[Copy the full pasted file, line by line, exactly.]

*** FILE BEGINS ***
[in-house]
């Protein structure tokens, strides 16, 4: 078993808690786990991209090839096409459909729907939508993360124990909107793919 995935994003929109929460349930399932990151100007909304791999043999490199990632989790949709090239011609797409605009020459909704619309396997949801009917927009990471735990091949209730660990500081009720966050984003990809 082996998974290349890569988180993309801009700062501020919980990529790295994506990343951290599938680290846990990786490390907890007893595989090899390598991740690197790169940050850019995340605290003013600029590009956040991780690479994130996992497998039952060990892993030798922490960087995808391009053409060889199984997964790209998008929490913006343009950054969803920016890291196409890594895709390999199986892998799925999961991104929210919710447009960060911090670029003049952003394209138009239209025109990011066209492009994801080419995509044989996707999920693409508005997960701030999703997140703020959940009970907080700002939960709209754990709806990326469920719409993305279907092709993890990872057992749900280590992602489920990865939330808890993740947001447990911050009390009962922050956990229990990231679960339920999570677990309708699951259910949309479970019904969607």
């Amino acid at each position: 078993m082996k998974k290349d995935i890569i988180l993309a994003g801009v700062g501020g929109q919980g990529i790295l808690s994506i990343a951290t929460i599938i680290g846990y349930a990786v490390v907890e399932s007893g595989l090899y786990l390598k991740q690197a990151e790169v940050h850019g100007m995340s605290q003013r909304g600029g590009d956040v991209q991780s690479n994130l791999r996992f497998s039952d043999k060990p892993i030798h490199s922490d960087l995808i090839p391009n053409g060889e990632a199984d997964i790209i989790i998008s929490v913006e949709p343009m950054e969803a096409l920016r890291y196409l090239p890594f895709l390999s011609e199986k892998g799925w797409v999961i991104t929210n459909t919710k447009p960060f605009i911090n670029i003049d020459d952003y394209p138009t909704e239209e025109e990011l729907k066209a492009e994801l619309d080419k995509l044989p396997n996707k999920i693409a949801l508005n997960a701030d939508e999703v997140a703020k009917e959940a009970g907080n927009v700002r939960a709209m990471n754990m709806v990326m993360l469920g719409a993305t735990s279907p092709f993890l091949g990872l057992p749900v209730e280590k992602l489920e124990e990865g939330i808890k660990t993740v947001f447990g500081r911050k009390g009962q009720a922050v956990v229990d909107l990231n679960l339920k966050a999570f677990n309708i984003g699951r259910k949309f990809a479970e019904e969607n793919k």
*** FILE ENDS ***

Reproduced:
[in-house]
């Protein structure tokens, strides 16, 4: 078993808690786990991209090839096409459909729907939508993360124990909107793919 995935994003929109929460349930399932990151100007909304791999043999490199990632989790949709090239011609797409605009020459909704619309396997949801009917927009990471735990091949209730660990500081009720966050984003990809 082996998974290349890569988180993309801009700062501020919980990529790295994506990343951290599938680290846990990786490390907890007893595989090899390598991740690197790169940050850019995340605290003013600029590009956040991780690479994130996992497998039952060990892993030798922490960087995808391009053409060889199984997964790209998008929490913006343009950054969803920016890291196409890594895709390999199986892998799925999961991104929210919710447009960060911090670029003049952003394209138009239209025109990011066209492009994801080419995509044989996707999920693409508005997960701030999703997140703020959940009970907080700002939960709209754990709806990326469920719409993305279907092709993890990872057992749900280590992602489920990865939330808890993740947001447990911050009390009962922050956990229990990231679960339920999570677990309708699951259910949309479970019904969607």
């Amino acid at each position: 078993m082996k998974k290349d995935i890569i988180l993309a994003g801009v700062g501020g929109q919980g990529i790295l808690s994506i990343a951290t929460i599938i680290g846990y349930a990786v490390v907890e399932s007893g595989l090899y786990l390598k991740q690197a990151e790169v940050h850019g100007m995340s605290q003013r909304g600029g590009d956040v991209q991780s690479n994130l791999r996992f497998s039952d043999k060990p892993i030798h490199s922490d960087l995808i090839p391009n053409g060889e990632a199984d997964i790209i989790i998008s929490v913006e949709p343009m950054e969803a096409l920016r890291y196409l090239p890594f895709l390999s011609e199986k892998g799925w797409v999961i991104t929210n459909t919710k447009p960060f605009i911090n670029i003049d020459d952003y394209p138009t909704e239209e025109e990011l729907k066209a492009e994801l619309d080419k995509l044989p396997n996707k999920i693409a949801l508005n997960a701030d939508e999703v997140a703020k009917e959940a009970g907080n927009v700002r939960a709209m990471n754990m709806v990326m993360l469920g719409a993305t735990s279907p092709f993890l091949g990872l057992p749900v209730e280590k992602l489920e124990e990865g939330i808890k660990t993740v947001f447990g500081r911050k009390g009962q009720a922050v956990v229990d909107l990231n679960l339920k966050a999570f677990n309708i984003g699951r259910k949309f990809a479970e019904e969607n793919k």